Rajesh Srivastava, Fmr President, JK Helene Curtis, Author, The New Rules of Business
Rajesh Srivastava earned his engineering degree from the Indian Institute of Technology, in Kanpur, and studied management at the Indian Institute of Management, in Bangalore.
Marketing strategy can be very subjective. Marketing in one field can be completely different from marketing in another field. But one thing which is common in every field is understanding the customer.
Our guest for today, Mr. Rajesh Srivastava is a startup mentor and renowned expert of marketing.
He is the former President of JK Helene Curtis. Rajesh has authored a book called ‘The New Rules of Business’. He also writes for several publications.
Marketing- A science or an art?
Rajesh says that marketing is an art. He backs his statement by saying that marketing includes creativity, innovation, storytelling, and other things that belong to the right side of the brain. Hence marketing is an art.
What does it take to build a successful brand?
In Rajesh’s opinion, a successful brand has to identify the customer pain point and solve it in a robust manner. Another thing he tells us is that the solution should shame the competitors.
Requisites to keep a brand alive
On being asked about keeping brands relevant over a period of time, Rajesh answers with an example. He explains how a fairness cream brand has been keeping itself relevant since the mid 20th century. In the 1970s the fairness cream company used to show advertisements of girls using their cream before marriage. In the 1980s the advertisement changed to a girl applying fairness cream to make her husband see her. When girls started to become more career-oriented, the advertisement changed according to that. Now, when people have started to reject the idea of getting fair, the fairness cream company has changed its whole concept to provide glow rather than fairness.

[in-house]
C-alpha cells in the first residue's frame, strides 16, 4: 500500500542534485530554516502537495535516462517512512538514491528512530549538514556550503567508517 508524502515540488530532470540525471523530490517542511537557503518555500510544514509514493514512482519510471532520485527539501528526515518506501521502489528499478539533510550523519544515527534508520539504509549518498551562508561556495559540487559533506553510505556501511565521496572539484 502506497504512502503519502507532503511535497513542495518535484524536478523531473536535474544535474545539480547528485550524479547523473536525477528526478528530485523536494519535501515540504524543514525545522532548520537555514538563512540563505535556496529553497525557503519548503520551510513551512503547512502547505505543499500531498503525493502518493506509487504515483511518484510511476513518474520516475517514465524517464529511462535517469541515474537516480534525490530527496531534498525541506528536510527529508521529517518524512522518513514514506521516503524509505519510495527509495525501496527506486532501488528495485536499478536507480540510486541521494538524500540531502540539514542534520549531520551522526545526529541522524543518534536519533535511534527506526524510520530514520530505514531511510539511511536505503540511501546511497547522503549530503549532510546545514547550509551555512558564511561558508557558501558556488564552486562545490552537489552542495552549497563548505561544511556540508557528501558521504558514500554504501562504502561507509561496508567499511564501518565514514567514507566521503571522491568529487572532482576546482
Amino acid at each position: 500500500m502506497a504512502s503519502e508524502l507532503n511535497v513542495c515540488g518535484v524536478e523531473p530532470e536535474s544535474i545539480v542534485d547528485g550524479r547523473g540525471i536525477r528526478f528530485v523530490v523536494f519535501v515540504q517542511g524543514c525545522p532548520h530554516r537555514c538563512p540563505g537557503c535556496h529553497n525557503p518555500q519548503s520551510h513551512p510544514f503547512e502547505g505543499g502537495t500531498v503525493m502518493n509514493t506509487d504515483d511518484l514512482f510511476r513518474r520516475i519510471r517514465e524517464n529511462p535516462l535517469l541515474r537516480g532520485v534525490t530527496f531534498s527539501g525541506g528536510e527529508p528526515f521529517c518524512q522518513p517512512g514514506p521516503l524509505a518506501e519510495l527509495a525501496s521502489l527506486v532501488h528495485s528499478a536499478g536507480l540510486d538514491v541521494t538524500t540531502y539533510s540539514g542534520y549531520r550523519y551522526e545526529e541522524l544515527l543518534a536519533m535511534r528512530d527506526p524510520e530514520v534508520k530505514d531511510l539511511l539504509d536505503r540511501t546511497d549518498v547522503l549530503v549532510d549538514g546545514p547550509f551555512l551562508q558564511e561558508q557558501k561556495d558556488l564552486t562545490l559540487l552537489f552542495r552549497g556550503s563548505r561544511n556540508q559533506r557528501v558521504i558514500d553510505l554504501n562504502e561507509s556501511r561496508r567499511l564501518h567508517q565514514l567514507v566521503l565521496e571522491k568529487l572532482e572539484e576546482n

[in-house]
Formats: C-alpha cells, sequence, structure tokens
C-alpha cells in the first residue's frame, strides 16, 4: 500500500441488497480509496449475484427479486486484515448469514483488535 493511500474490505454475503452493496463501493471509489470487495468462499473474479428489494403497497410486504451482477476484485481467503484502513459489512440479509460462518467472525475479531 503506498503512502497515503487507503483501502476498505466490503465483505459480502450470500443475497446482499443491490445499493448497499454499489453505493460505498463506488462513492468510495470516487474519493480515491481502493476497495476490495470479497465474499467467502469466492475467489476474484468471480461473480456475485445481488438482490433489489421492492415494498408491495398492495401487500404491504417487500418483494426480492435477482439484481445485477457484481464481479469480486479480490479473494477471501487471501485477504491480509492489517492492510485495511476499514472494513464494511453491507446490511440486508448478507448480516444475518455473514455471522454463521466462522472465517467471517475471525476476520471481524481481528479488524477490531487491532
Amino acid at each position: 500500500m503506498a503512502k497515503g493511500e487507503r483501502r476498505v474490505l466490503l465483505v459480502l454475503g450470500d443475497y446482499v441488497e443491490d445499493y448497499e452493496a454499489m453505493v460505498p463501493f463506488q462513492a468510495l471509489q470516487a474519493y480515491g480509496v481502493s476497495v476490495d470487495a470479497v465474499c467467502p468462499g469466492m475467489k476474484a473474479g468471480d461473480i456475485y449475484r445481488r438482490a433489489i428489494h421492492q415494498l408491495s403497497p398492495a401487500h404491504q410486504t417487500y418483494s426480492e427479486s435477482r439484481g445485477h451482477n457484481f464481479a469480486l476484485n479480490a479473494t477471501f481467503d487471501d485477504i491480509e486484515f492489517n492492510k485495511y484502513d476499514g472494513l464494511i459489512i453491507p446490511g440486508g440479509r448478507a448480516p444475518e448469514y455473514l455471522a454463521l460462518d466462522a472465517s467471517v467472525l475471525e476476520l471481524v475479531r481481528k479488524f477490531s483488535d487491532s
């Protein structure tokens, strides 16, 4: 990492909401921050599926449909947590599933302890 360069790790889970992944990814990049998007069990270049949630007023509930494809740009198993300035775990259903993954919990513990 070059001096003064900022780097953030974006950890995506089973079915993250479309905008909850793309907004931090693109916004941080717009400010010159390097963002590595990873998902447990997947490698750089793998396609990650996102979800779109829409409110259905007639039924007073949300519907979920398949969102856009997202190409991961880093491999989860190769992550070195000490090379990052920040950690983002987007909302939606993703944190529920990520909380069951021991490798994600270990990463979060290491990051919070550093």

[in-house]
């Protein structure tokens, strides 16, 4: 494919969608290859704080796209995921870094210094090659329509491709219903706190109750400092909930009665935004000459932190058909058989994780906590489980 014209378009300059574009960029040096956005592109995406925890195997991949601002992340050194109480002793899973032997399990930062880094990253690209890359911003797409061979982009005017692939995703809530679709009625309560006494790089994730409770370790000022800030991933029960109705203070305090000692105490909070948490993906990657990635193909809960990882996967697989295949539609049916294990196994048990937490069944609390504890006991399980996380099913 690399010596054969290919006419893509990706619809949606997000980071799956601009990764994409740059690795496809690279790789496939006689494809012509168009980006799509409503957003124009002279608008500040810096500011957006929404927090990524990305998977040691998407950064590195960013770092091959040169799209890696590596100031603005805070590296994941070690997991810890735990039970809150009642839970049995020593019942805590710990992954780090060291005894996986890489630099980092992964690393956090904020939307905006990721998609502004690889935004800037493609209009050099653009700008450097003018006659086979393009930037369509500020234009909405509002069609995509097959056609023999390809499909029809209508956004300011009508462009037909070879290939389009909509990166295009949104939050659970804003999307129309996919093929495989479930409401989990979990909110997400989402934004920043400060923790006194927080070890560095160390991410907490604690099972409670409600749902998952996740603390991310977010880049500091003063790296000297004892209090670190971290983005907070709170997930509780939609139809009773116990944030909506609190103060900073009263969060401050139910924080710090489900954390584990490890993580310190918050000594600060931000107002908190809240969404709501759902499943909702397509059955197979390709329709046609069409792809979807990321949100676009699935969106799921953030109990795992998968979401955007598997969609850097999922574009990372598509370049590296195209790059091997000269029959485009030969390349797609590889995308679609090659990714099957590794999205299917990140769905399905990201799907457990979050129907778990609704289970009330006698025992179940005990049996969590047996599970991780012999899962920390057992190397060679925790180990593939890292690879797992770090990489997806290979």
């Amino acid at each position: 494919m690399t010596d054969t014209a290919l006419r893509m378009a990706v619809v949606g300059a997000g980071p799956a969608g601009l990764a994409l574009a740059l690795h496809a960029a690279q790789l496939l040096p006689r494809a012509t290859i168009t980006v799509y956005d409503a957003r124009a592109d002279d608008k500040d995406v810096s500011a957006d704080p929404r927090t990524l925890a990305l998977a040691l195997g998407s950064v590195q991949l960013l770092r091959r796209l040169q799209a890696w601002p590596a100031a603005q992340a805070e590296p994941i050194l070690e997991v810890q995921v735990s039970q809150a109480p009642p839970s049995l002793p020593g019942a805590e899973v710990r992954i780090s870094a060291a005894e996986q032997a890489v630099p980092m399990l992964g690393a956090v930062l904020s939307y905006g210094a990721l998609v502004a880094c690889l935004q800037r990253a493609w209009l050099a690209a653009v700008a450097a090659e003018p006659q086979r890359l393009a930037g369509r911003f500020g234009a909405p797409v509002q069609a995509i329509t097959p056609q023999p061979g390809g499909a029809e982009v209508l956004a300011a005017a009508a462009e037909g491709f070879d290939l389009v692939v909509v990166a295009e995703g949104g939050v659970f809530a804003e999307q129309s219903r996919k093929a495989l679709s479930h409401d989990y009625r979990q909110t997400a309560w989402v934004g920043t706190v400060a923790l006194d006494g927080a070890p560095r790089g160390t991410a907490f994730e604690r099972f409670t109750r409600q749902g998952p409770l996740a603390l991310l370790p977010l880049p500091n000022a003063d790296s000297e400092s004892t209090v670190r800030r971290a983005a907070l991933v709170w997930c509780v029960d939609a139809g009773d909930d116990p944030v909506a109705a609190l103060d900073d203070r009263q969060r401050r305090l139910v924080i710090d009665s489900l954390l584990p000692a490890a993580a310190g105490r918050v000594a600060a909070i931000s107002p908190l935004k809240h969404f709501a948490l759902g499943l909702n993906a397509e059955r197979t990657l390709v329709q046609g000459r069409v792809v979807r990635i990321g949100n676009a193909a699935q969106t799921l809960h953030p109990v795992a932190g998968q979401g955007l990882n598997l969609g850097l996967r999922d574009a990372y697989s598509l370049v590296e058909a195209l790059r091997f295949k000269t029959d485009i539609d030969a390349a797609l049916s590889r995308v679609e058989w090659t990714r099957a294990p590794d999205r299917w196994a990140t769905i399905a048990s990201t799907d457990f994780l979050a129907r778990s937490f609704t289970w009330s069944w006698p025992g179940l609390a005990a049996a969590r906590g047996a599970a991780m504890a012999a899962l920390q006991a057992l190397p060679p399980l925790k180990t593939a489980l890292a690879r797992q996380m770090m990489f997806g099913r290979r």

This is how the brand has to keep up with the change to survive in the market.
Building a brand in the digital world.
Rajesh again explains with an example how the brands are building themselves digitally. He takes women buying clothes as his prop. He tells us that when he goes shopping with his wife, she generally struggles to choose outfits for her, then trial and deciding on one is a long and time-consuming process. But, now many apparel brands are introducing digital mirrors. A woman does not need to physically try the clothes, she can just drag and drop the outfits on the screen to see how it will look on her. She can shortlist from there, put on social media and ask her friends to finalize the best. The digital world is providing more comfort and satisfaction to the customers.
How should brand managers cater to the WFH community?
This time Rajesh takes the example of alcohol consumption during the lockdown. He says if he were to distribute alcohol during the lockdown, he would have immediately planned it. Considering people are storing alcohol in bulk, he would have first increased the size of the bottles, changed the packaging so that it does not break and then he would have added a handle on the bottle to make it convenient to pour from a heavy bottle. By doing these three simple things, he would have made it easier for people to stock alcohol at home.
What is the younger generation doing to change branding?
Rajesh tells us that when he started working in the 1980s, the chairman of his company told him that the business of their business was to earn profit. Rajesh believes it to be different now. He tells us that today when a person chooses a company, he wants it to be environment-friendly, employee-friendly, and then making profits. This is the case with both employees and customers. Hence, the companies are under constant pressure to adapt to the things people will like.
“The New Rules of Business”
Rajesh tells us that he has been involved with many global brands for managing, training, consultancy, and other services. He also saw new-age companies like Amazon, Starbucks, etc. doing business with new rules. He was amazed and it motivated him to write the book. Rajesh also shares some of the improvised rules he saw in the industry.